Does Novak Djokovic Deserve Criticism for Taking Rest of the Year Off?
Tennis star Novak Djokovic announced on Wednesday that he will take significant time off from the ATP Tour.
By Jane Voigt
Updated: July 27, 2017 • 12:37 PM ET
Novak Djokovic is looking to rebound from a disappointing 2017 in 2018.
History repeats itself. Immediately after Wimbledon last year, Roger Federer hung up his Nike tennis shoes for the year due to an injured knee. On Wednesday, Novak Djokovic followed in Federer’s foot steps, announcing through Facebook and his website that his right elbow needs ‘a prolonged break.’
“All the doctors I’ve consulted, and all the specialists I have visited, in Serbia and all over the world, have agreed that this injury requires rest. A prolonged break from the sport is inevitable. I’ll do whatever it takes to recover,” Djokovic said in the statement.
He continued, “It is the most important for me to recover, to be able to play injury free for as long as possible, to compete in the sport that has given me so much, the sport I love. “
Does Djokovic’s decision make him less of an athlete? Some would say yes.
Cal Ripken never would’ve played 2,632 consecutive baseball games with the Baltimore Orioles over 16 years, had he taken time to heal a bum throwing arm, achy hamstring or sore back. Michael Jordan and the Chicago Bulls wouldn’t have recorded a 72-10 season, which included a 44-game winning streak at home from 1995-96, had Jordan taken a few days off because, let’s say, his ankle hurt or an opposing team’s results provoked a laissez-faire attitude.
If they had, their dominance would have dwindled in the eyes of fans, pundits and corporate sponsors.
And although Ripken’s record still stands and probably will forever, that doesn’t mean Ripken is a better athlete compared to Djokovic. And, conversely, we can’t conclude that the12-time Grand Slam champion is less of an athlete because he’s decided to sideline his career for five months.
Why? Sports ain’t what they used to be — tennis in particular.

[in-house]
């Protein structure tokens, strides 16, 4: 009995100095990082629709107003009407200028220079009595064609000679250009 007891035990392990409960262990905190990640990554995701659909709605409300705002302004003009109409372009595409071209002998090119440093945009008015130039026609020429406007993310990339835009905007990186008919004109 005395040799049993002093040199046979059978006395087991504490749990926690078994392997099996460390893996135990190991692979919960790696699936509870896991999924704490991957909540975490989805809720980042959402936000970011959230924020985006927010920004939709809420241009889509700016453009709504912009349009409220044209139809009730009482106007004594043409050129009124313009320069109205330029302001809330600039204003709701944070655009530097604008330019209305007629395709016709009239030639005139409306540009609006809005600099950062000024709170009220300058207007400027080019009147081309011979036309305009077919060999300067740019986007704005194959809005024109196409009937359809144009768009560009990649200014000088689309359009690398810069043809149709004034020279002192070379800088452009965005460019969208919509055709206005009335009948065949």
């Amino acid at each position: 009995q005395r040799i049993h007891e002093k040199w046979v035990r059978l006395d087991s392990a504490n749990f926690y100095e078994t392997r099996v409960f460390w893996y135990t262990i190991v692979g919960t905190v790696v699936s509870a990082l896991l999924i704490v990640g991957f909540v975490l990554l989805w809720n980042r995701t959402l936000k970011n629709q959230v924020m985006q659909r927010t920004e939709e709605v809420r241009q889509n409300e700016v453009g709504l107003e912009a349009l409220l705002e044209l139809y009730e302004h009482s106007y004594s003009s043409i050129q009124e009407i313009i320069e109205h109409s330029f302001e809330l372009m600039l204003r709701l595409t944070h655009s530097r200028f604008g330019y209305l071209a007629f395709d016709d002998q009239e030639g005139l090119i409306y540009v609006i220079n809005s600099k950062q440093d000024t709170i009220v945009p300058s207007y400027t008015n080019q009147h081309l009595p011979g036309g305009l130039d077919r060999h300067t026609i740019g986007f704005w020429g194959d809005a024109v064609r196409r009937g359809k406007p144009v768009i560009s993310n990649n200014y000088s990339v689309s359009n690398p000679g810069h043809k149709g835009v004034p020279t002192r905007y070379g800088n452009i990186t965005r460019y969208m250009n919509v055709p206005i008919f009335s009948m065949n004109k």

More tournaments crowd an already stuffed calendar. There’s no real off-season. Racquet technology, coupled with the use of polyester strings, allows players to hit at faster swing rates and smash the fuzz off the ball for prolonged rallies that thrill fans but slowly wear on bones, muscles and ligaments. The running aspect of tennis has been heightened, as well. In fact, it’s a running game now more than at any time in history. All of those details directly influence body mechanics and their longevity.
Given those dimensions of the game, which some would call advancements, Djokovic is simply trying every way possible to extend his career and return to the dominance he demonstrated from July 2014 to November 2016, when he was No. 1 in the world.
“Of course I want to return to the winning form, to win again, to win the trophies,” Djokovic said. “But now it is not the time to talk about it. At this point, I’m focusing on recovery.”
He added, “My elbow is hurt due to excessive playing, and it troubles me constantly when serving, and now when playing forehand as well. Unfortunately, such injuries are often encountered in a professional sport, and I am very proud of the fact that I have been free from serious injuries during all these years.”
This year has been an unmitigated disaster for Djokovic. He has won only two titles: Doha and Eastbourne. He won seven titles each year from 2013-2014. In 2015, he won 11 titles, which included the Australian Open, Wimbledon and U.S. Open, one away from a calendar-year Grand Slam, a feat last accomplished by Rod Laver in 1969. In 2016, Djokovic won another seven titles, plus his first Roland Garros.
At 30 years old, Djokovic will have to alter his tournament schedule, limiting the number without regard to fines he’ll incur from the ATP. Federer has taken that tack, and look what he produced this year: two Grand Slam titles coming at the Australian Open and Wimbledon.
Federer didn’t play any clay-court tournaments, either, opting instead to concentrate on Wimbledon. With Djokovic’s dominance in Melbourne (six titles) and his love for the venue, he’ll have to hit the courts running if he wants to prove time off equals a reversal of fortune.
Djokovic also announced Wednesday that Andre Agassi will be his ‘head coach,’ after initially taking the position with no commitment.
“We’ve been speaking regularly,” he said. “Andre was with me in Toronto and he helped me find doctors, specialists in treating elbow injuries. During this short period of time, we’ve been getting to know each other and building trust and understanding. He supports my decision to take a break, and remains my head coach. He is going to help me get back into shape and bounce back strong after the recovery period.”
Although Agassi is the best example to follow on a comeback trail, Djokovic still has to deal with Djokovic. He obsesses about his popularity, desiring to be as well-loved as Federer. The climb to that pinnacle of admiration may be for naught. Not even Rafael Nadal is as beloved as Federer around the world. He has been one of the few athletes to transcend the label of tennis great to international celebrity. Djokovic will never fill those shoes.
However, he fills the father shoes and will once again, as does Federer with two sets of twins. During Djokovic’s hiatus, he and his wife, Jelena, will welcome their second child.
“These are things that fill me with greatest happiness and delight,” he said. “I’m confident I will be ready for start of the new season.“
We’ll see. Djokovic won’t drop out of the top 10 until after the U.S. Open. It will be the first time he’ll slip outside that elite group since 2007.